Urban Green Newcastle and Northumberland Wildlife Trust receive grant of £697,800 from the Government’s Green Recovery Challenge Fund

Urban Green Newcastle and Northumberland Wildlife Trust receive grant of £697,800 from the Government’s Green Recovery Challenge Fund

Beelines North East will create a network of 45 nectar-rich public sites, aiming to plant 2,500 trees, 25,000 bulbs and creating 18 hectares of grassland. Nationally 90 projects have been awarded grants to accelerate the implementation of nature-based projects, from new ‘insect pathways’ in our countryside and towns, to tree planting projects in deprived urban areas.
Buff Tailed Bumblebee - Duncan Hutt

Buff Tailed Bumblebee. Image by: Duncan Hutt.

Urban Green Newcastle and Northumberland Wildlife Trust have been awarded a grant from the Government’s £40 million second round of the Green Recovery Challenge Fund, a multi-million pound boost for green jobs and nature recovery.

Ninety nature projects across England have been awarded grants from £68,100 to £1,950,000 to create and retain over 1,000 green jobs, backed by the Government’s £80 million Green Recovery Challenge Fund.

Work will be carried out on over 600 sites from North Northumberland to the tip of Cornwall, and combined with the first round, almost a million trees will be planted, contributing towards the Government’s commitment to treble tree planting rates across England by the end of this Parliament.

To protect our precious pollinators, Urban Green Newcastle and Northumberland Wildlife Trust are working in partnership to deliver the Beelines North East project which will create a network of 45 nectar-rich public sites, aiming to plant 2,500 trees, 25,000 bulbs and creating 18 hectares of grassland. The work will target young people, with traineeships available including for young offenders, alongside volunteering, and schools work opportunities.

Barbara Hooper, Director of Parks and Allotments for Urban Green Newcastle, said: “We’re absolutely delighted to have been awarded the funding for Beelines North East and to be working with Northumberland Wildlife Trust to deliver this important project. We already know how important our urban green spaces are for people; we now have the chance to make sure that they remain important for wildlife too.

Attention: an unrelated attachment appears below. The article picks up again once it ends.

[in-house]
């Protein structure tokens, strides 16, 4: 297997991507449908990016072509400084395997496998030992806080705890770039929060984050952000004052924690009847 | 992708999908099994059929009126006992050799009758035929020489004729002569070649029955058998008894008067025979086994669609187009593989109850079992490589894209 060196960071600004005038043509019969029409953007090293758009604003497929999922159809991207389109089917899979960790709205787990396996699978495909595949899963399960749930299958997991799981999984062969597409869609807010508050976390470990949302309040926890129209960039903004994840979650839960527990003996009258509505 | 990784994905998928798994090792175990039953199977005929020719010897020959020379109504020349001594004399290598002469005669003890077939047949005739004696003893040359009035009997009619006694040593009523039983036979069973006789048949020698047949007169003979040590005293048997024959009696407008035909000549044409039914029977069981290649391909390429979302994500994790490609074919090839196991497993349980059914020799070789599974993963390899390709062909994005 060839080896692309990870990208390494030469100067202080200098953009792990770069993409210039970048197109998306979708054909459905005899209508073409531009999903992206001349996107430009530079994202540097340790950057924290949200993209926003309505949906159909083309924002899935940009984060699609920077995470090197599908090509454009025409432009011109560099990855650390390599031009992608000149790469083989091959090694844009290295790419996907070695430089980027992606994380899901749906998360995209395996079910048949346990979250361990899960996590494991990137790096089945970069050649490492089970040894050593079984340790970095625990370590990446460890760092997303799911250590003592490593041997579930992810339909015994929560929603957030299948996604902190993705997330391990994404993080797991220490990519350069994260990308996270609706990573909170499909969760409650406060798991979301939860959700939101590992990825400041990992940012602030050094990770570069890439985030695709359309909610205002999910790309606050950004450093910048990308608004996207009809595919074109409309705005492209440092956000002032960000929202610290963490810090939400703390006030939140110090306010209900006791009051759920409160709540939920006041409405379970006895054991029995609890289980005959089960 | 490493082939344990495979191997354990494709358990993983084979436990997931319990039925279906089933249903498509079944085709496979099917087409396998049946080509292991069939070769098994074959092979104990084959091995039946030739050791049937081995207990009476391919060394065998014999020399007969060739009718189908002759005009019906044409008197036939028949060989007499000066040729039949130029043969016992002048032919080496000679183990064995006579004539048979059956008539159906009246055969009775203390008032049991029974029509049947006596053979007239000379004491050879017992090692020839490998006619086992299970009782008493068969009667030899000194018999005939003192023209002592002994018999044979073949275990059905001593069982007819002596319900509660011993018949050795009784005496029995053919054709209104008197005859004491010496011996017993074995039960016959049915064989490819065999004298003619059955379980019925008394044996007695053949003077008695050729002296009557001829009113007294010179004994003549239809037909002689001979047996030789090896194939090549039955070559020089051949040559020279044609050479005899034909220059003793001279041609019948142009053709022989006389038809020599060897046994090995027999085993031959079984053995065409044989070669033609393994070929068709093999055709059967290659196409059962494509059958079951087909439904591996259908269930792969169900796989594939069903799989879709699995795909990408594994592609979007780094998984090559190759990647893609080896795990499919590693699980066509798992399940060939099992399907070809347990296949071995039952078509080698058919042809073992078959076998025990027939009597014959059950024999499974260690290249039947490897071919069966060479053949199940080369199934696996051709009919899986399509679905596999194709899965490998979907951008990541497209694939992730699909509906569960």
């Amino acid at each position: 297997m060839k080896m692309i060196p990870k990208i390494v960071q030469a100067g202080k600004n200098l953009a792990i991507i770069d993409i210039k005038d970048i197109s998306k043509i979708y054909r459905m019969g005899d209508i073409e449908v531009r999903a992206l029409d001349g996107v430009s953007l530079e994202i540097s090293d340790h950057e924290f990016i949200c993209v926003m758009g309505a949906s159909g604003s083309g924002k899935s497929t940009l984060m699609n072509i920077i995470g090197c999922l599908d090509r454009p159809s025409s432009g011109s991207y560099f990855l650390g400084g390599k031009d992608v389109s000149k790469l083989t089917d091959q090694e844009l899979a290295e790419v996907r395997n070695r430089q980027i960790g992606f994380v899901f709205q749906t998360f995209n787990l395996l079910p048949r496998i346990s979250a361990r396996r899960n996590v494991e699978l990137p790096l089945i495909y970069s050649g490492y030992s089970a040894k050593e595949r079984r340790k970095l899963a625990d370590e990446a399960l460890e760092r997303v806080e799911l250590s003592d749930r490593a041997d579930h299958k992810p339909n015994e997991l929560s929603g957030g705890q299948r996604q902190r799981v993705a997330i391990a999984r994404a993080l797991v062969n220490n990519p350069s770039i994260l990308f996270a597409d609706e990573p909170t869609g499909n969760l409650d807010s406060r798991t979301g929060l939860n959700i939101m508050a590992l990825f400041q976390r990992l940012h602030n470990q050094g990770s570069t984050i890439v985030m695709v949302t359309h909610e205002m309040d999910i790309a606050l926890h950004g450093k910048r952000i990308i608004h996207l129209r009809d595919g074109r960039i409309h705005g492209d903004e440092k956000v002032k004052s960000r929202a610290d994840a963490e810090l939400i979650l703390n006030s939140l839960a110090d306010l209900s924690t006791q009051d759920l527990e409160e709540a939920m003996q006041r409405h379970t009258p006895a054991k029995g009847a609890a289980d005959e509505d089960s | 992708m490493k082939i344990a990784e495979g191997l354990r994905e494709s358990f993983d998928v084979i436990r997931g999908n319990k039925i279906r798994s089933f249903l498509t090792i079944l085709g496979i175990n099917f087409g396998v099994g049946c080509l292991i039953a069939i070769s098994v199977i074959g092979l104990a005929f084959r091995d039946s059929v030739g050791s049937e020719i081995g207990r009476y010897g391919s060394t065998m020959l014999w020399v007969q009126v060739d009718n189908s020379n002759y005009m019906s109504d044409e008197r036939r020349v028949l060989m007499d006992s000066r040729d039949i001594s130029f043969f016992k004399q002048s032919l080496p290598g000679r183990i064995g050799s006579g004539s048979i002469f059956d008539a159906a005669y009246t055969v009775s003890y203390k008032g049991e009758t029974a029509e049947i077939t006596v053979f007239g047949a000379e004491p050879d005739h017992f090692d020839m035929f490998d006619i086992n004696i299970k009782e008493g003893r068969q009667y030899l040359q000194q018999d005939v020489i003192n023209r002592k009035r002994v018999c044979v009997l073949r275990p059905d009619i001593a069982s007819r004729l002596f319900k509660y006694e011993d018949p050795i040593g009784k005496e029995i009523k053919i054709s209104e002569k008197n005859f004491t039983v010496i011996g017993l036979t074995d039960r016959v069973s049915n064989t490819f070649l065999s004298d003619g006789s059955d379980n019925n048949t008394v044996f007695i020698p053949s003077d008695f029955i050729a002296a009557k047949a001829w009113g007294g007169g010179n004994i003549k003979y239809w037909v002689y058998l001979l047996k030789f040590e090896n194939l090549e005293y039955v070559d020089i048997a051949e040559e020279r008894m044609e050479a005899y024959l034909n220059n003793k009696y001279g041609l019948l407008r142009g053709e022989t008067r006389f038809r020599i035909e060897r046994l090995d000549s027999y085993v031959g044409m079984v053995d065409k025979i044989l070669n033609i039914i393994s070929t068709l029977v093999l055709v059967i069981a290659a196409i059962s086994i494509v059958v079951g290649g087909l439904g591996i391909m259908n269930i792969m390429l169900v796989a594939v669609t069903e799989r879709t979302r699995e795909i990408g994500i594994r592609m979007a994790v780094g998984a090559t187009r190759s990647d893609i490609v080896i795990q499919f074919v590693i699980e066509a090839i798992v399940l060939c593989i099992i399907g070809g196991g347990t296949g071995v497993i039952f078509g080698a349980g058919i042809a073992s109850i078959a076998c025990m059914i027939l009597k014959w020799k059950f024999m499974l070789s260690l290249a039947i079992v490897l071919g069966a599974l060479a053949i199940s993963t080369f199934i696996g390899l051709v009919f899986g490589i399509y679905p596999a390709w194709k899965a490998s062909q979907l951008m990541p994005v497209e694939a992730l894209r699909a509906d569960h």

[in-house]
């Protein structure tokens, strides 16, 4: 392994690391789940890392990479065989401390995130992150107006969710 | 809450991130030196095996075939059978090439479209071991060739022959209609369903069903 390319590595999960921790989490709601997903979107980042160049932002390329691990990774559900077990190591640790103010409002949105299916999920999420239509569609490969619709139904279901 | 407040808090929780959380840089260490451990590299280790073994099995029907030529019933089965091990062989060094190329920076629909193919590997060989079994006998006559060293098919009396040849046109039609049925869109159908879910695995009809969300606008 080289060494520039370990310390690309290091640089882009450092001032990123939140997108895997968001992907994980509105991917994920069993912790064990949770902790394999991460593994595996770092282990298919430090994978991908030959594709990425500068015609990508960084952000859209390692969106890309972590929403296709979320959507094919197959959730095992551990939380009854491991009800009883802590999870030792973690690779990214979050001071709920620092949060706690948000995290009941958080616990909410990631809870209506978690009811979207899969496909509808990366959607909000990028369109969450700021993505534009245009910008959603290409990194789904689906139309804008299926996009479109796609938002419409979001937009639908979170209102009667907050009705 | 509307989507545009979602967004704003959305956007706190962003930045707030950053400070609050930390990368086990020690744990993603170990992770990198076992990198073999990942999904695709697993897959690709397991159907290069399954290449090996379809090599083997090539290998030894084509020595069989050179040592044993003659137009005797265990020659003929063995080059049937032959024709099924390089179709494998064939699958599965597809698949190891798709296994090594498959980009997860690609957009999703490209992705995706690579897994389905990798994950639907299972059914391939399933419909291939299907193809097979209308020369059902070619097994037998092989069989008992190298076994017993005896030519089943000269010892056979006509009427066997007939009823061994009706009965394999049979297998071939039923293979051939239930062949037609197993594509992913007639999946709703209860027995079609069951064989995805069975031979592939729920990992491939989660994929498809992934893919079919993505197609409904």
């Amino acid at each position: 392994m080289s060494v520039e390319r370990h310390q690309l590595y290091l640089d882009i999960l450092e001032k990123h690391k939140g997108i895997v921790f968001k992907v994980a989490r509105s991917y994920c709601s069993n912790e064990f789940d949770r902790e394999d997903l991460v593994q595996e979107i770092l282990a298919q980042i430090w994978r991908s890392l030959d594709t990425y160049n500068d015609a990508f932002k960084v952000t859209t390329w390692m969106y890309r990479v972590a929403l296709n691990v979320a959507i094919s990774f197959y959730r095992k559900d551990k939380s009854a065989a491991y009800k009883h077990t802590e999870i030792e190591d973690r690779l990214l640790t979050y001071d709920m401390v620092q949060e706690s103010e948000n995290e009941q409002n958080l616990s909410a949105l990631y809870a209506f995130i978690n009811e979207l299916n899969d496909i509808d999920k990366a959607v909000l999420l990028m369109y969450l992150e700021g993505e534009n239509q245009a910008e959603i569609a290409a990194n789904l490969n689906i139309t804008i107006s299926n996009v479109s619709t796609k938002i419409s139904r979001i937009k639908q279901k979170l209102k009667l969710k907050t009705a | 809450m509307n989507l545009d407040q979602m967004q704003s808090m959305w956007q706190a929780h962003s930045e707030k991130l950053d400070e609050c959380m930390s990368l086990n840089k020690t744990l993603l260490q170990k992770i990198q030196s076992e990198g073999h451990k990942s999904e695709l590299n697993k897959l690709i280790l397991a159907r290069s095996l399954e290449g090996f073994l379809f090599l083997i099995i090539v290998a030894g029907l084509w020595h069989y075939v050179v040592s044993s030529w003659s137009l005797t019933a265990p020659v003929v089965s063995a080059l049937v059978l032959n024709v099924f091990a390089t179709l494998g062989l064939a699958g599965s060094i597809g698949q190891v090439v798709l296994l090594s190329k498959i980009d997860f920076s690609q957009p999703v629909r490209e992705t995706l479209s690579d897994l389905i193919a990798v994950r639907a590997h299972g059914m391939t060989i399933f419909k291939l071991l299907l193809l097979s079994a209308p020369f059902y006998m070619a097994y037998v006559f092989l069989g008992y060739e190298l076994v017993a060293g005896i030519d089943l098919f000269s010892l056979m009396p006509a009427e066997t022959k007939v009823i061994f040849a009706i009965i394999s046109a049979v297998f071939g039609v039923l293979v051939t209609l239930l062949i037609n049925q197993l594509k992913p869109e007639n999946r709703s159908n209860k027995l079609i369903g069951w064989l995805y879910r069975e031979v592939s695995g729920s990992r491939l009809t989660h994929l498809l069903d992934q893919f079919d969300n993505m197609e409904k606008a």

"In recent years habitat loss has been a major contributing factor to the decline in the numbers of pollinators like bees and butterflies. Our parks provide real opportunities to encourage and support these vital pollinators, and enable them to thrive in our region.”

Elaine More, Living Landscapes Project Manager for Northumberland Wildlife Trust, said: "Connectivity of habitat across urban areas is of vital importance for pollinators so they can move around, forage, and reproduce. We aim to work with local communities, especially young people, to create a strong network or ecologically diverse sites on people’s doorsteps where pollinators can thrive, creating a legacy once funding comes to an end."

The Green Recovery Challenge Fund is a key part of the Prime Minister’s 10 Point Plan to kick-start nature recovery and tackle climate change. Connecting people with nature is another priority theme: by increasing access to nature and greenspaces, projects will support both physical and mental wellbeing. The Government's Green Recovery Challenge Fund was developed by Defra and its Arm's-Length Bodies The fund is being delivered by The National Lottery Heritage Fund in partnership with Natural England, the Environment Agency and Forestry Commission.

Environment Minister, Rebecca Pow, said: “The diverse and ambitious projects being awarded funding today will help environmental organisations employ more people to work on tree-planting, nature restoration and crucially, help more of the public to access and enjoy the outdoors.

“Through our £80 million Fund, we are on track to support over 2,500 jobs, plant almost a million trees and increase nature recovery at a huge scale across the country, which will help us deliver against our 25 Year Environment Plan.”

Ros Kerslake, Chief Executive, National Lottery Heritage Fund, said: “From wetland restoration, to creating wildlife-rich habitat for bees, it is vital that we value, protect and rebuild our natural heritage. This new funding will not only allow projects to carry out direct conservation which is essential in protecting our biodiversity, but it will increase awareness of how and why we need to change our behaviours in order to protect our future.”

Emma Howard Boyd, Chair of the Environment Agency, said: “By supporting jobs from Northumberland to Somerset, the Green Recovery Challenge Fund will help deliver a nature positive future. The fund supports young people to develop skills needed to protect nature, build back greener and prepare for climate impacts, like floods and heatwaves.”

Natural England Chair Tony Juniper said: “Our environmental and conservation charity sector does an incredible job in protecting, improving and restoring the natural environment for the benefit of communities and the economy.”

Forestry Commission Chair Sir William Worsley said: “This funding will help deliver thousands more trees and help us achieve our target of trebling tree planting rates in England by the end of the Parliament. We need to work towards net zero emissions by 2050; to address biodiversity loss; to better connect people with nature; and to create more green jobs in doing so. Trees are central to this and the projects being awarded these grants will have a hugely important role in helping us realise these objectives.”

A full list of awards is available to view at: www.heritagefund.org.uk/publications/green-recovery-challenge-fund-seco…